OUR BOOKS AND RECOMMENDATIONS
BOOK: Making Your Work, Work; Everyday performance revolution
Paperback: 224 pages
Publisher: Infinite Ideas; 1st Edition (17 Mar 2014)
Making Your Work Work; Everyday performance revolution by Jan Gillett is a practical book that is invaluable to individual managers who want to develop their approach to carrying out their own responsibilities.
It also helps more senior managers who wish to lead their organisation toward a comprehensive transformation in culture and performance. It provides practical approaches to management and improvement that are based upon the four key foundations detailed in Dr W. Edwards Deming’s ‘System of Profound Knowledge’.
This book enables you to build a bespoke programme of change for your department or business that will lead to remarkable improvements in employee productivity, customer satisfaction and profit.
Our approach helps you lead performance revolution by thinking carefully about your customers, business culture and system in order to create the perfect system for your business.
As a manager or leader in the business, the book is ideal to help you to change the way people think about the business and implement new processes without relying on technology to solve your problems. You are provided with practical and thoroughly tested methodologies based upon Dr. W Edwards Deming’s System of Profound Knowledge.
About the Author
Jan is Deputy Chairman of PMI Ltd. He was a founder Director of the UK business in 1990, leading its development in working with clients in every sector, and in every continent. He has also been a non-executive director in several organisations, helping them rethink their strategies and policies to adjust to changing circumstances.
Learn more about Jan by visiting his profile page: Meet Jan Gillett
Buy the book
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Click here to sample Making Your Work Work.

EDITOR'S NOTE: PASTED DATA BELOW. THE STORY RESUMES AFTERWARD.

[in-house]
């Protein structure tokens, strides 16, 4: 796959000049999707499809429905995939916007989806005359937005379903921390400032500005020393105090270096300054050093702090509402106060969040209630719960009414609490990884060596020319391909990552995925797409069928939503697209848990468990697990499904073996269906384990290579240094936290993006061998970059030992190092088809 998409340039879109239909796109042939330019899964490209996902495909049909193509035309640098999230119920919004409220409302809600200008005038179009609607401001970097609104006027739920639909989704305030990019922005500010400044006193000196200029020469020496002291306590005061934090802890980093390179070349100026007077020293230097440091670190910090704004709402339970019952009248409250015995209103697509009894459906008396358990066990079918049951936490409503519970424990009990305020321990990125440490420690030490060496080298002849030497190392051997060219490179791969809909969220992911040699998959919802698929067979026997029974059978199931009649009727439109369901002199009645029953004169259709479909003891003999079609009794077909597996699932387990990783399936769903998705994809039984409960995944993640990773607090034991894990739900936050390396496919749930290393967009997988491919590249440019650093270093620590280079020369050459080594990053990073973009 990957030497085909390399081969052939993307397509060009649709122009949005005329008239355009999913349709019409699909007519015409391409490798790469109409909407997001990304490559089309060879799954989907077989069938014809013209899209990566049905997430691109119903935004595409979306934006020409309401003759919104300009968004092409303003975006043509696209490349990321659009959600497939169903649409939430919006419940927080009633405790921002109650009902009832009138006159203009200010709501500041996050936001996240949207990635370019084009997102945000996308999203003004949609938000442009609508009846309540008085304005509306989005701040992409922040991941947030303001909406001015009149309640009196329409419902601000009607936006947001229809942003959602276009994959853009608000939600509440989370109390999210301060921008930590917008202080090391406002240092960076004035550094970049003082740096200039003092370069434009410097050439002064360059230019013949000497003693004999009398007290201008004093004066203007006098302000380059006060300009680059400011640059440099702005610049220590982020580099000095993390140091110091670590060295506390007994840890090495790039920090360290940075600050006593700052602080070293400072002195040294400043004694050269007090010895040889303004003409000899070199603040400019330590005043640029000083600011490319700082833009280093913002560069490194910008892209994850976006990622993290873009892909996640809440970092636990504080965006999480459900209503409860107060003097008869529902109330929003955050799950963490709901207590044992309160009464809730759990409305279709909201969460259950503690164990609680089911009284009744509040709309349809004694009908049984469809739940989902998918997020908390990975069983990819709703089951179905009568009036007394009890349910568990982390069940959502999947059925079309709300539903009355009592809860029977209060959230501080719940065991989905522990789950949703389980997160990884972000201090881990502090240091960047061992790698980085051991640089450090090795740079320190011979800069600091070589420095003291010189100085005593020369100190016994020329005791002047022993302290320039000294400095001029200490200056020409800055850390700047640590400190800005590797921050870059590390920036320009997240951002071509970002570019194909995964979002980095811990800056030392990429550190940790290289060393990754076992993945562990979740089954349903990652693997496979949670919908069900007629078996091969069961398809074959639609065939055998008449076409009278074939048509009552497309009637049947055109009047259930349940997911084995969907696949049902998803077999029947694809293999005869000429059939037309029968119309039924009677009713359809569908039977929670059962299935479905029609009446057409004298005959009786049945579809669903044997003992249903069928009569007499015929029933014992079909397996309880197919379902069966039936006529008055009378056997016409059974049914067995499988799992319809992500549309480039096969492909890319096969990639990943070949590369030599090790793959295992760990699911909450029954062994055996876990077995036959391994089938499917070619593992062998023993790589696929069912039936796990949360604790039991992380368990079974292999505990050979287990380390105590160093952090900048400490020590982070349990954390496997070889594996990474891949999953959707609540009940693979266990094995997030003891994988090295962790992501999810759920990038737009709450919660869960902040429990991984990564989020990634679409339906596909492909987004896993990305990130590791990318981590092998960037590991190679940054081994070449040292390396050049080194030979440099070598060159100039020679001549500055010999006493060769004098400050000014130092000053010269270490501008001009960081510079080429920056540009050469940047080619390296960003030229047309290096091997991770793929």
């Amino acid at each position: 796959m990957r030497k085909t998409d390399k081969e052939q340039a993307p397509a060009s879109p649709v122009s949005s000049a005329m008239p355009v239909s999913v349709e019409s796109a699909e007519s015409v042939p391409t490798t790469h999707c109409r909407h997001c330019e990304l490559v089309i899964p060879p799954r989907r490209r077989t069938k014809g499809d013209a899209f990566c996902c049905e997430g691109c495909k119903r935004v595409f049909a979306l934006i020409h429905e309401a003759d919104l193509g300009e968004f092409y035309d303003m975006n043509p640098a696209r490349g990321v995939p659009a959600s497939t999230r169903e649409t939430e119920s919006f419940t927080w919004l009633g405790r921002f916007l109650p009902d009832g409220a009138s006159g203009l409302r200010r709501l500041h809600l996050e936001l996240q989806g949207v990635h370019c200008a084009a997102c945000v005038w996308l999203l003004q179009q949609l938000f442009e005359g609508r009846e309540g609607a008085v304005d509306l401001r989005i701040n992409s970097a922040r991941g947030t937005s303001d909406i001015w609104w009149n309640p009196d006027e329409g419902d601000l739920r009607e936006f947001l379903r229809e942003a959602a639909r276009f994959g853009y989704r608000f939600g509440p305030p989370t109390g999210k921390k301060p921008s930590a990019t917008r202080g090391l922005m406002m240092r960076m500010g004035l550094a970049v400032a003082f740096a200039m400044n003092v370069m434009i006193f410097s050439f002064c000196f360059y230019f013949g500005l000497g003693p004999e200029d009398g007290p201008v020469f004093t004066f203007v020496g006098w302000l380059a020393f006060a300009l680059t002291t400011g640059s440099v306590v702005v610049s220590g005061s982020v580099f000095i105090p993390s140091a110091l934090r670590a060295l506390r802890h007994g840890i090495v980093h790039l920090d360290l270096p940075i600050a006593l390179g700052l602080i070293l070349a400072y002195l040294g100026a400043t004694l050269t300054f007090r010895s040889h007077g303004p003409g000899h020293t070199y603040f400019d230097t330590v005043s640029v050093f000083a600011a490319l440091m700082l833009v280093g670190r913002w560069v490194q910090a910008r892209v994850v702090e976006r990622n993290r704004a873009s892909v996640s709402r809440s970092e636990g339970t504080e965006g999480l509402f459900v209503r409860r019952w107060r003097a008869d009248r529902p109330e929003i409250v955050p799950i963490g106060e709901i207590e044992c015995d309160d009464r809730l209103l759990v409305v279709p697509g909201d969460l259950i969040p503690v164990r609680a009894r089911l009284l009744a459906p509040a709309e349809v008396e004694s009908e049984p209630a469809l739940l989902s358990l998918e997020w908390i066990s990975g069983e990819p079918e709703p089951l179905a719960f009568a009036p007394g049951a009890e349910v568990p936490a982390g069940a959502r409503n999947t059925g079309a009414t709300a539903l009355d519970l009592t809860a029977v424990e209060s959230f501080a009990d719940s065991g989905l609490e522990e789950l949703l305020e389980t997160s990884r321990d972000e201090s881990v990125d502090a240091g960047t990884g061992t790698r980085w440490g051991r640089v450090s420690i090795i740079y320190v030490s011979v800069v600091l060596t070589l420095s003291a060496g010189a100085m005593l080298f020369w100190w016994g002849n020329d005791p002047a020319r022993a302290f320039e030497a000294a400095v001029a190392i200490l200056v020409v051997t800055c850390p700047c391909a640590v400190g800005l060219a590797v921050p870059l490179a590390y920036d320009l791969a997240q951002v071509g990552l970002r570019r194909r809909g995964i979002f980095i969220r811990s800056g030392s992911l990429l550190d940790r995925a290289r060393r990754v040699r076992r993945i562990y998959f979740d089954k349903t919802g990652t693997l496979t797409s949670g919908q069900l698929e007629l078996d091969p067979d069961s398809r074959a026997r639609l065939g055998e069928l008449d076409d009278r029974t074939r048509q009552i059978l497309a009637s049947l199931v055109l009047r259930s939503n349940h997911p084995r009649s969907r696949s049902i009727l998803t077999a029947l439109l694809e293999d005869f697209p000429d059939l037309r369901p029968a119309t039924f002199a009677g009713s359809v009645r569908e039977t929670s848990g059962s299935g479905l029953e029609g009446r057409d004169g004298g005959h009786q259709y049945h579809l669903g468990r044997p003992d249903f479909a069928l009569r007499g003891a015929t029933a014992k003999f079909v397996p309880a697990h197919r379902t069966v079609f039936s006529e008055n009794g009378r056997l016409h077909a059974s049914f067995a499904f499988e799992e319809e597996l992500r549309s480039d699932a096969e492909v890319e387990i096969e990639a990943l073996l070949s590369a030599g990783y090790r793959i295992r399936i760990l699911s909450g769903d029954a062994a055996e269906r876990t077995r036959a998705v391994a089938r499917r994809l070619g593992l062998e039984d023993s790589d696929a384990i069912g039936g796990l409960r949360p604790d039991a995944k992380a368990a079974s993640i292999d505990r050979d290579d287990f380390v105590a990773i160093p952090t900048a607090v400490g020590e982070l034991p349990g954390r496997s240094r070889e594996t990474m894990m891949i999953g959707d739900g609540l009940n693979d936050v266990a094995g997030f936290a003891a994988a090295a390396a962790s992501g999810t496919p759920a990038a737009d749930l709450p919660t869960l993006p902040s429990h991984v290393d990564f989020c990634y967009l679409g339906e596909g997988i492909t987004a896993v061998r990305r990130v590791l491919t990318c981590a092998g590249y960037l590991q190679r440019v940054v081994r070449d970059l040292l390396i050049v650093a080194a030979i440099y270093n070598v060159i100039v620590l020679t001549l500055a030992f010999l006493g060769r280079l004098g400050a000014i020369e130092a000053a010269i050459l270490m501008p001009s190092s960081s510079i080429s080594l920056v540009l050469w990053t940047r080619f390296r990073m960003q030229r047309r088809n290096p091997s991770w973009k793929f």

Excellence made practical and plain easier. In my experience getting on with excellence is about making theory and methods easily accessible and understood from the outset, at all levels of the organisation. This requires relevance examples and good storytelling wrapped around them, and Jan does that really well. This makes optimal reading before proceeding on a process excellence journey.
ADAM GADE, Managing Partner, A&D resources.
Making your work work should be required reading for any manager who wants to guide and strengthen an organization’s processes and practices. This book is an extraordinary gift to any manager who wants to excel as an informed leader capable of wise behaviours leading to practical results. It explains the unique pressures that managers face and sets forth concrete steps for handling these difficult challenges. Gillett tells managers how to think about their organization, how to identify compelling issues, and how to make sound choices leading to effective action.
ELAINE JOHNSON Ph.D. author of A Beginner’s Guide to the Brain.
Jan Gillett’s background and expertise in manufacturing is evident throughout this book which gives clear instructions on how to implement the Deming improvement model into an organisation. The systematic style of the book would be very helpful if you were planning and rolling out a change or improvement programme in a traditional organisation, but might feel a bit overly structured and repetitive if you are looking for a more theoretical introduction. Although the continuous improvement principles have been widely adopted beyond the manufacturing industry, (for example within the Policy Profession in the Public Sector) this book doesn’t make those wider applications obvious.
The power in Deming’s approach is its simplicity. Reading Gillett’s book I was reminded of the power of some very simple questions: ‘’What do people think they are trying to accomplish’, for example, cuts to the heart of many problems of process and wasted effort in organisations. The annex contains some very useful checklists and worksheets to help implement positive change, and the final chapter would be a useful reference for consultants (or those seeking to appoint them).
The reader is taken on a s step-by-step improvement journey following the story of ‘Anne’ – a manager in a fictional company. This works well and is clearly based on real life experience of the author. However, I would have preferred more authentic studies and examples –to show how the method could work in a variety of contexts.
I would recommend this book to any managers in traditional production based organisations who want a simple reference to a tried and tested improvement methodology, or as an easy ‘bluffers guide’ for managers working in an organisation that uses the Deming method.
4 stars: Strong, strongly recommended for managers and leaders
Book review by Clair Fisher on behalf of the CMI.